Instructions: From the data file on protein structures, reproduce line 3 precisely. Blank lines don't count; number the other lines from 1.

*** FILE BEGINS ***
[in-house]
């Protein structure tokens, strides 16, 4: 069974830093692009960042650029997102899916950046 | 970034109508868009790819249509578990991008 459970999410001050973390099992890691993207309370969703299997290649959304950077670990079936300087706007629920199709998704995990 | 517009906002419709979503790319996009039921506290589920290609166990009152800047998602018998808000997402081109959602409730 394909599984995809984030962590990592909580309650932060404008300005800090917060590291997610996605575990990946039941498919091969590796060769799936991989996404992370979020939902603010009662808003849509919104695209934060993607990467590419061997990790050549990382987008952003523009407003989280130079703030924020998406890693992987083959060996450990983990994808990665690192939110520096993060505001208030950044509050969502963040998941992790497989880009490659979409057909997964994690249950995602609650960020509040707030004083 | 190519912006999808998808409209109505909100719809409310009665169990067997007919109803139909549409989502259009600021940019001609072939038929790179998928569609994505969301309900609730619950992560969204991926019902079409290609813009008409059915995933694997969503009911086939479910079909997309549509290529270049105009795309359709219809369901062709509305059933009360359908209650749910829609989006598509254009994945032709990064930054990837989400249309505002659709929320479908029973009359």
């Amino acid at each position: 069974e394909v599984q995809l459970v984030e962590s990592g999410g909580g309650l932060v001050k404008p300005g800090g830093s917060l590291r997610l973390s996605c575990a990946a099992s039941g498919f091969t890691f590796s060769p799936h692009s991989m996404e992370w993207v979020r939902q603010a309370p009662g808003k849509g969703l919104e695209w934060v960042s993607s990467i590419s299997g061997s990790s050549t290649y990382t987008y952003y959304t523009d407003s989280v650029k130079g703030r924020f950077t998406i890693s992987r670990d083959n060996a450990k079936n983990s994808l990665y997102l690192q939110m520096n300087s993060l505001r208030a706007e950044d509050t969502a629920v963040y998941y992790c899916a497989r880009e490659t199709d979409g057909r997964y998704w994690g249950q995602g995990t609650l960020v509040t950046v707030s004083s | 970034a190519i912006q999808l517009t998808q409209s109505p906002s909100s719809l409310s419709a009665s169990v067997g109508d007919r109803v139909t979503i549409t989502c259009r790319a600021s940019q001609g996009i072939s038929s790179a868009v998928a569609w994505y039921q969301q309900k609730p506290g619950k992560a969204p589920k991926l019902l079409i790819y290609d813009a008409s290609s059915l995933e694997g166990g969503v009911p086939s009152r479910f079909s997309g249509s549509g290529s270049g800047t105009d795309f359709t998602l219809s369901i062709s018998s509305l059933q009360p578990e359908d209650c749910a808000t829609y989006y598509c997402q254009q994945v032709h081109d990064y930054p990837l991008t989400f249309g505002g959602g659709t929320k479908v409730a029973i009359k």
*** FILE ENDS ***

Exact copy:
């Amino acid at each position: 069974e394909v599984q995809l459970v984030e962590s990592g999410g909580g309650l932060v001050k404008p300005g800090g830093s917060l590291r997610l973390s996605c575990a990946a099992s039941g498919f091969t890691f590796s060769p799936h692009s991989m996404e992370w993207v979020r939902q603010a309370p009662g808003k849509g969703l919104e695209w934060v960042s993607s990467i590419s299997g061997s990790s050549t290649y990382t987008y952003y959304t523009d407003s989280v650029k130079g703030r924020f950077t998406i890693s992987r670990d083959n060996a450990k079936n983990s994808l990665y997102l690192q939110m520096n300087s993060l505001r208030a706007e950044d509050t969502a629920v963040y998941y992790c899916a497989r880009e490659t199709d979409g057909r997964y998704w994690g249950q995602g995990t609650l960020v509040t950046v707030s004083s | 970034a190519i912006q999808l517009t998808q409209s109505p906002s909100s719809l409310s419709a009665s169990v067997g109508d007919r109803v139909t979503i549409t989502c259009r790319a600021s940019q001609g996009i072939s038929s790179a868009v998928a569609w994505y039921q969301q309900k609730p506290g619950k992560a969204p589920k991926l019902l079409i790819y290609d813009a008409s290609s059915l995933e694997g166990g969503v009911p086939s009152r479910f079909s997309g249509s549509g290529s270049g800047t105009d795309f359709t998602l219809s369901i062709s018998s509305l059933q009360p578990e359908d209650c749910a808000t829609y989006y598509c997402q254009q994945v032709h081109d990064y930054p990837l991008t989400f249309g505002g959602g659709t929320k479908v409730a029973i009359k």